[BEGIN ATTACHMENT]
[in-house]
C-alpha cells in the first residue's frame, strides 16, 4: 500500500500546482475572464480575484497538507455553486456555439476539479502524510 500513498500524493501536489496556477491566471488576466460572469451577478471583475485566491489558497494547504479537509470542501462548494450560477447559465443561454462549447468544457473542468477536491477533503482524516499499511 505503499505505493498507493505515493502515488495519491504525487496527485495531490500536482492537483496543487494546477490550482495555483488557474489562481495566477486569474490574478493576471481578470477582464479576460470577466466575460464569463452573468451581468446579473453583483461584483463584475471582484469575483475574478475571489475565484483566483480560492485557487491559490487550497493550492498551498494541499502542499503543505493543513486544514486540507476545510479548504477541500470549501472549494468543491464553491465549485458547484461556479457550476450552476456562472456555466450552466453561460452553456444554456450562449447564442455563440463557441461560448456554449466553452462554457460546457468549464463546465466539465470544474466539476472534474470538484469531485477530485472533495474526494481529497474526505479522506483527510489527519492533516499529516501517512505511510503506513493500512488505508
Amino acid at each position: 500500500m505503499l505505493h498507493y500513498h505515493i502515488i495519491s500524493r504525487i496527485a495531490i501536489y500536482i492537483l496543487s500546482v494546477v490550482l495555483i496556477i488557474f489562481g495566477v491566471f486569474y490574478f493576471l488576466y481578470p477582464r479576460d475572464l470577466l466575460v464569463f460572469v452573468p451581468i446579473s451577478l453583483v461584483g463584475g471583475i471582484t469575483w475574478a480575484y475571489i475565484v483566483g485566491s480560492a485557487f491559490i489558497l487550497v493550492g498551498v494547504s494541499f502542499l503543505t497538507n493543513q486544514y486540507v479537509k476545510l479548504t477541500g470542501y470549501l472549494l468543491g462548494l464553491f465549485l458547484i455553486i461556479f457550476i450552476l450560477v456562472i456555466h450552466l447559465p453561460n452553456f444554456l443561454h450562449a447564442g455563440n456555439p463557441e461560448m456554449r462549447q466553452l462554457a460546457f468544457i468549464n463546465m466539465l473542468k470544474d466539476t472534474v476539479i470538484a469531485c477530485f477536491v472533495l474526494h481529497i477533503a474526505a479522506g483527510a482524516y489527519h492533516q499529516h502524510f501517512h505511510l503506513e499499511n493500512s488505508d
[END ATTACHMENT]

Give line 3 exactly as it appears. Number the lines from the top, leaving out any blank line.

Amino acid at each position: 500500500m505503499l505505493h498507493y500513498h505515493i502515488i495519491s500524493r504525487i496527485a495531490i501536489y500536482i492537483l496543487s500546482v494546477v490550482l495555483i496556477i488557474f489562481g495566477v491566471f486569474y490574478f493576471l488576466y481578470p477582464r479576460d475572464l470577466l466575460v464569463f460572469v452573468p451581468i446579473s451577478l453583483v461584483g463584475g471583475i471582484t469575483w475574478a480575484y475571489i475565484v483566483g485566491s480560492a485557487f491559490i489558497l487550497v493550492g498551498v494547504s494541499f502542499l503543505t497538507n493543513q486544514y486540507v479537509k476545510l479548504t477541500g470542501y470549501l472549494l468543491g462548494l464553491f465549485l458547484i455553486i461556479f457550476i450552476l450560477v456562472i456555466h450552466l447559465p453561460n452553456f444554456l443561454h450562449a447564442g455563440n456555439p463557441e461560448m456554449r462549447q466553452l462554457a460546457f468544457i468549464n463546465m466539465l473542468k470544474d466539476t472534474v476539479i470538484a469531485c477530485f477536491v472533495l474526494h481529497i477533503a474526505a479522506g483527510a482524516y489527519h492533516q499529516h502524510f501517512h505511510l503506513e499499511n493500512s488505508d